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Visit this page for ideas, suggestions and hints to build volunteer recruitment capacity.

~ January 2006 ~ Topics

View of the Future—Issues for Volunteerism: Part Two
Quick Recognition
Talk About Money

View of the Future—Issues for Volunteerism: Part Two

The world's futurists are projecting some trends for the near future. Many of them have impacts on an organization's ability to recruit and retain volunteers. Last month covered predictions related to business, population, education, and the environment. This month Volunteer Today will share more on the outlook seen by scientists who study future trends. More in the February issue.

  • Health
    • Off shore long-term care. A shortage of health care workers and a mobile population might lead to seniors heading to "off-shore" health facilities in lower cost countries. Both chronic and acute care can happen in increasingly sophisticated medical facilities in countries where it costs less to provide the service.
    • Alzheimer's grows at mid-century. Living longer means being alive in the Alzheimer's zone of old age. Currently Alzheimer's impacts 2% of the population. In 2054 there could be three times that number of Alzheimer's patients.
    • Climate change and deaths. 2050 may bring may bring more urban related deaths due to global warming. It is predicted there will be a 4.5% increase in summer ozone related deaths.
  • Digital Age
    • Digital media will dominate in four years. It will be characterized by complexity, interconnectivity, and convergence of media.
    • Podcasting to grow. Subscription based podcasts of music and other programming will soon be sent to consumers, allowing people the options of when and where to hear the programs. It could reach 12.3 million households by 2010.
  • Resources
    • Food needs grow. The world economy is likely to be impacted by the demand for food. Farmers leaving the profession for cities and global warming that compromises available farm land are two causes.
    • Ocean supplies energy. Wind and tidal power will grow as sources of energy. It will grow to $3 billion per year by 2008.
    • 40 years of oil remain. There is only about 40 years of oil left in the ground. Hydrogen is a likely successor and more work is needed for a smooth transition to hydrogen energy age.

Interested in more information? Check out our online bookstore for: Volunteer Recruiting & Retention: A Marketing Approach, by Nancy Macduff and To Lead is to Serve, by Shar McBee.

Details for Volunteer Recruiting & Retention Book Details for To Lead Book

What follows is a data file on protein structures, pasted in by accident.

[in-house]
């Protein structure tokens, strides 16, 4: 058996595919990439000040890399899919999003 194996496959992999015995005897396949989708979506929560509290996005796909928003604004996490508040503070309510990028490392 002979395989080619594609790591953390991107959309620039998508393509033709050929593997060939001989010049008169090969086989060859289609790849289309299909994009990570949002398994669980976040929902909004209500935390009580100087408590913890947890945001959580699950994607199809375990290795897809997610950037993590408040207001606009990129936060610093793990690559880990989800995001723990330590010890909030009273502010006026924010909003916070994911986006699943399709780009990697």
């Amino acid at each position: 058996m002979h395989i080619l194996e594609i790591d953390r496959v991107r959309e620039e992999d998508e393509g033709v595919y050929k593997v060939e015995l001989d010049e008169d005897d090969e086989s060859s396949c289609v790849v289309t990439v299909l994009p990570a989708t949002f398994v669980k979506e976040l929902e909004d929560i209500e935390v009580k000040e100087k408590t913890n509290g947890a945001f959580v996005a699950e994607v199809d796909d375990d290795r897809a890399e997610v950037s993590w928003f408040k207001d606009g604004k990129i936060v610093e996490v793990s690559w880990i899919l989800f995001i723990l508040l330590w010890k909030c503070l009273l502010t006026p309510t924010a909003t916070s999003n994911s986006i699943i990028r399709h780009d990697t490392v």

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Quick Recognition

Want to say thank you to a volunteer or another member of the paid staff? Ran out of time? Sitting in traffic and remembering your promise to say thanks more often? Use the cell phone (safely, of course!). Call the work number and leave a nice thank you message for the person. The person begins the next day with praise. A terrific way to shed winter blahs!

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Talk About Money

Confidence in nonprofits has been compromised in recent years. Some donors wonder if the money given reaches the target group. Volunteers wonder if the work contributed is the most efficient way to operate. Talk to volunteers about money. The time spent in educating about the way the money is used can have long reaching benefits. Volunteers talk to friends and are better able to answer questions. The knowledge of expenditures might increase personal contributions by volunteers. Myths are debunked about use of dollars.

Make the training interactive. Demonstrate use by taking a $100 donations and break out the percentage of use though the use of oversize coins and dollar bills. Be sure to include rent, salaries, health benefits, cost of service, insurance, taxes, advertising, phones, supplies, etc. This short by "hands-on" demonstration will stick better than a lecture on finances. Talk in terms easily understood. Volunteers are impressed by organizations with transparency.

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The Points of Light Foundation has forms available to nominate volunteers and volunteer organizations for the Daily Points of Light Award. It is designed recognize individuals and groups that demonstrate unique and innovative approaches to community volunteering and citizen action, with a strong emphasis on service focused on the goals for children and young people set by the Presidents Summit for American's Future. The award is given five days a week, excluding holidays. If you would like nomination forms, call 202-729-8000.


By calling 1-800-VOLUNTEER in the U.S., individuals can be connected to their local volunteer center. This is a national interactive call routing system designed to get volunteers connected to people who can help them volunteer.

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